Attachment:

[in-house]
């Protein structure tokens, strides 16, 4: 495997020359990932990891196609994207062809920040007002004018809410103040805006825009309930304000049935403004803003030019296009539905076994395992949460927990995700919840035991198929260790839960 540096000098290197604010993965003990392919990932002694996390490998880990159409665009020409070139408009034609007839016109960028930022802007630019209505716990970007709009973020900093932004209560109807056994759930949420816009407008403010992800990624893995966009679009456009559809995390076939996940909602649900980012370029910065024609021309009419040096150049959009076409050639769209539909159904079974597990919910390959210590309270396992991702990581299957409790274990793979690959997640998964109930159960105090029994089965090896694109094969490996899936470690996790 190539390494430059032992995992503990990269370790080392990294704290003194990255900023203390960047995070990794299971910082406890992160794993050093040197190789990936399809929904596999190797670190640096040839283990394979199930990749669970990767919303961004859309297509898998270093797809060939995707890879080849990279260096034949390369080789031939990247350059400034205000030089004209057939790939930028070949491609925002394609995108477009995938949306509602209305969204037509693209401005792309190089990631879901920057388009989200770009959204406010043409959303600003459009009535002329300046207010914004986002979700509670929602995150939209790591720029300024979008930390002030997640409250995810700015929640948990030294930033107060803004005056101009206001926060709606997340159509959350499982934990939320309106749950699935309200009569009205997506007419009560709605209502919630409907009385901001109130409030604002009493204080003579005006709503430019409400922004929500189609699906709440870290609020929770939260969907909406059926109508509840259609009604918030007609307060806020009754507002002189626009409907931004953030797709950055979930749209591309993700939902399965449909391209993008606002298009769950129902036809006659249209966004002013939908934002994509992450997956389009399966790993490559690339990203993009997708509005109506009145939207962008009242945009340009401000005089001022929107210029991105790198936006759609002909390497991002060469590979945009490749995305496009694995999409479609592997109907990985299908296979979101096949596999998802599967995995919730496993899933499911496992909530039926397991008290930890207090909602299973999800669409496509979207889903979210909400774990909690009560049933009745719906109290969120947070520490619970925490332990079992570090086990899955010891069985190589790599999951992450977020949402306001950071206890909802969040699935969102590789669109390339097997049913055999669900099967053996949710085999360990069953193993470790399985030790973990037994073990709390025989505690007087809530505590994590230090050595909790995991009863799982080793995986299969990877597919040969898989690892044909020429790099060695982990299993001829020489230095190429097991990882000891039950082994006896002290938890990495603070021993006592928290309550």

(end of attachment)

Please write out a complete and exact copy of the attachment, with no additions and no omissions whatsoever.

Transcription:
[in-house]
């Protein structure tokens, strides 16, 4: 495997020359990932990891196609994207062809920040007002004018809410103040805006825009309930304000049935403004803003030019296009539905076994395992949460927990995700919840035991198929260790839960 540096000098290197604010993965003990392919990932002694996390490998880990159409665009020409070139408009034609007839016109960028930022802007630019209505716990970007709009973020900093932004209560109807056994759930949420816009407008403010992800990624893995966009679009456009559809995390076939996940909602649900980012370029910065024609021309009419040096150049959009076409050639769209539909159904079974597990919910390959210590309270396992991702990581299957409790274990793979690959997640998964109930159960105090029994089965090896694109094969490996899936470690996790 190539390494430059032992995992503990990269370790080392990294704290003194990255900023203390960047995070990794299971910082406890992160794993050093040197190789990936399809929904596999190797670190640096040839283990394979199930990749669970990767919303961004859309297509898998270093797809060939995707890879080849990279260096034949390369080789031939990247350059400034205000030089004209057939790939930028070949491609925002394609995108477009995938949306509602209305969204037509693209401005792309190089990631879901920057388009989200770009959204406010043409959303600003459009009535002329300046207010914004986002979700509670929602995150939209790591720029300024979008930390002030997640409250995810700015929640948990030294930033107060803004005056101009206001926060709606997340159509959350499982934990939320309106749950699935309200009569009205997506007419009560709605209502919630409907009385901001109130409030604002009493204080003579005006709503430019409400922004929500189609699906709440870290609020929770939260969907909406059926109508509840259609009604918030007609307060806020009754507002002189626009409907931004953030797709950055979930749209591309993700939902399965449909391209993008606002298009769950129902036809006659249209966004002013939908934002994509992450997956389009399966790993490559690339990203993009997708509005109506009145939207962008009242945009340009401000005089001022929107210029991105790198936006759609002909390497991002060469590979945009490749995305496009694995999409479609592997109907990985299908296979979101096949596999998802599967995995919730496993899933499911496992909530039926397991008290930890207090909602299973999800669409496509979207889903979210909400774990909690009560049933009745719906109290969120947070520490619970925490332990079992570090086990899955010891069985190589790599999951992450977020949402306001950071206890909802969040699935969102590789669109390339097997049913055999669900099967053996949710085999360990069953193993470790399985030790973990037994073990709390025989505690007087809530505590994590230090050595909790995991009863799982080793995986299969990877597919040969898989690892044909020429790099060695982990299993001829020489230095190429097991990882000891039950082994006896002290938890990495603070021993006592928290309550």